fat free opinions on a food centric life

Herby Chimichurri on Grilled Tri-tip Steaks

Herby Chimichurri on Grilled Tri-tip Steaks

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The dog days of summer are definitely here.  No, there’s no heat coming from Sirius, the Dog Star, as the ancients believed, but it does mean quite a bit more.  To me, it’s about more than heat and humidity, especially since the average temperature here during August is about 75 degrees F.  And I know you’re tired of hearing me say it, but I’ve earned the privilege since I sweltered in our East County heat for years before moving to the coast.

At this time of the year, there’s a frenetic pace I sense when running errands or shopping.  Everyone seems to be out and about, it takes more than the usual lap around the block to find a parking place, and then it’s only a one-hour spot I’ll have to squeeze into.  License plates from as far away as New York or Massachusetts are seen here and there, but most are from Arizona. Lots of them.

The family vacation is over, Back-to-School sales are in full swing, and the few shows we watch on TV are coming to a close.  Ho.  Hum.  The only outlet besides a cool dip in the pool or a trip down to the cove is food.  So to spice things up a bit, here’s a new recipe I just tried for chimichurri which is great for all things grilled.

The first chimichurri I made was featured in the now defunct TASTE, a Williams-Sonoma quarterly publication that ran for only two years.  I loved the spicy, herby tang of the not quite marinade, not quite salsa concoction, but lost the recipe when my magazine somehow went on permanent loan to a friend.

Of course, a search ensued for a new recipe — was Google even around then? — and I arrived at The Reluctant Gourmet who not only had a traditional chimichurri recipe, but his own rendition as well.  I chose his cilantro version because I always seem to have it around. Since then, I’ve tried quite a few other versions.  If you Google chimichurri now, you’ll get nearly 400,000 results for what is sometimes called Argentine Ketchup.  No, chimichurri doesn’t have tomatoes in it, but I have included a few from time to time.

Chimichurri, like salsa, is a condiment that can be made in a variety of ways with an array of ingredients.  Most recipes include parsley, olive oil, garlic, and garlic, but from that point on, anything goes.  Although I know some recipes call for the use of a food processor, I prefer to chop everything by hand so there’s less of an emulsion.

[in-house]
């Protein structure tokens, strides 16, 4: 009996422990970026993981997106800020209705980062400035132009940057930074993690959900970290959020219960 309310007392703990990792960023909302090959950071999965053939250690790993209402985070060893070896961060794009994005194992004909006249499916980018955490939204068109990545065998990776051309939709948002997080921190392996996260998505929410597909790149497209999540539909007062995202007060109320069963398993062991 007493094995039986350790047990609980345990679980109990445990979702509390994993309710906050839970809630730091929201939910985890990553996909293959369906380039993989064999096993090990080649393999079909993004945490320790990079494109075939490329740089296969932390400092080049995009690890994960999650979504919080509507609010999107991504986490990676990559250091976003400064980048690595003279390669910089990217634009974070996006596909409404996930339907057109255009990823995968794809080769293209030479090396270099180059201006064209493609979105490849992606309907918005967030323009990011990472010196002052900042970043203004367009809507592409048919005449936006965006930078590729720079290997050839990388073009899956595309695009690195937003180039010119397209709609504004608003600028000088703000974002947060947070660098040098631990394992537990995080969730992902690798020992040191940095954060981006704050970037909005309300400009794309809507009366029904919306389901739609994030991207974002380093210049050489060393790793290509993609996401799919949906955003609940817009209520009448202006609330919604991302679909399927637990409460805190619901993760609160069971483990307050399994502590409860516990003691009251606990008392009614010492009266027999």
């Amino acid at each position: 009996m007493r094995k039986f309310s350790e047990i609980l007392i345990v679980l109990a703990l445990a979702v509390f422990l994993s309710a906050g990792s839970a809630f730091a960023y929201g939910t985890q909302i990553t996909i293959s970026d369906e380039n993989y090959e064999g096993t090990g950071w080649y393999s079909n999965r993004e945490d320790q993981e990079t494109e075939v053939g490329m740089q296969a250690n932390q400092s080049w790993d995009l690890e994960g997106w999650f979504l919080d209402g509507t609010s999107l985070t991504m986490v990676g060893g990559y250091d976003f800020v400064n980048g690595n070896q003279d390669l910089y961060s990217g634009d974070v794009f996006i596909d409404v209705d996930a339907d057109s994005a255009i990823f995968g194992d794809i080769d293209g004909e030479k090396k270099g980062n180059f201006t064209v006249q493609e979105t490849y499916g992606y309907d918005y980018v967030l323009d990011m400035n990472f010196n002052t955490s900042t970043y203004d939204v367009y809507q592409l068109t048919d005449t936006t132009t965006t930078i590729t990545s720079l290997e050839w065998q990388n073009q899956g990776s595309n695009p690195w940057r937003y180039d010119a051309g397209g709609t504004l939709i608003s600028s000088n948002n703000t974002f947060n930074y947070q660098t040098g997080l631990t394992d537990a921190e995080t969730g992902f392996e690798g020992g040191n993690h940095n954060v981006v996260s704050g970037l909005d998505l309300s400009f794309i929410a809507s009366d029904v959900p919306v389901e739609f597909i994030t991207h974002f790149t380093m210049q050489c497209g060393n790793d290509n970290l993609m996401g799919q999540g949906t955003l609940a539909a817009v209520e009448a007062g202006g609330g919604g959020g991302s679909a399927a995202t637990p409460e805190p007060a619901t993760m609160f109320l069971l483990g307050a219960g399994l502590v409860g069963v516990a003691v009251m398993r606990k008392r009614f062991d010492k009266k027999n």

If you have an herb garden, or love to hit the farmer’s market, chimichurri is definitely a way to spice things up a bit — especially with this particular recipe.  I happened upon this most recent chimichurri find at Urban Junkie and marked it for later use because of several factors I’d not seen in a chimichurri recipe before:

  • the “heat” came from roasted green chilies;
  • the oil needed to be warmed; and
  • four types of herbs were called for.

I knew that all the heavenly flavors in the garlic and herbs would be released in the warm oil, so I had to try it.

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Recipe Notes:

  • Good luck not having those flare ups with all that oil!  And make sure you save some chimichurri to slather over the steaks, and dip some crusty bread in.
  • I used three green chilies instead of two and the heat was perfect.
  • Click the Urban Junkie link above for the recipe so you can see all of the ingredients since I was too lazy to photoshop all of them.
  • The original recipe doesn’t expect that you peel the blackened skin off the chilies.  If you don’t, it will feel like you’ve eaten a piece of plastic wrap unless they’re roasted perfectly.  I always peel them.
  • Tri-tip roasts and steaks are a big deal at my market right now.  It is a favorite cut for barbeque and takes to rubs and marinades extremely well.  Even more attractive is the cost.  It’s nowhere near as expensive as a rib eye or t-bone.  For those of you who aren’t familiar with this cut of beef, it’s from the sirloin, and is also referred to as a bottom sirloin butt.  Picking up a tri-tip roast on sale and cutting the steaks yourself will save you even more.  If you put the roast in the freezer a bit to firm it up, it will be easier to cut.
  • In retrospect, this recipe would make a terrific marinade.  If you’re going that route, then only use half of it for that, and save the rest for slathering, dipping, and scooping.
  • We are giving this another go tonight with some lovely and huge scallops which should be fairly delectable.
  • Clearly, this recipe was excellent.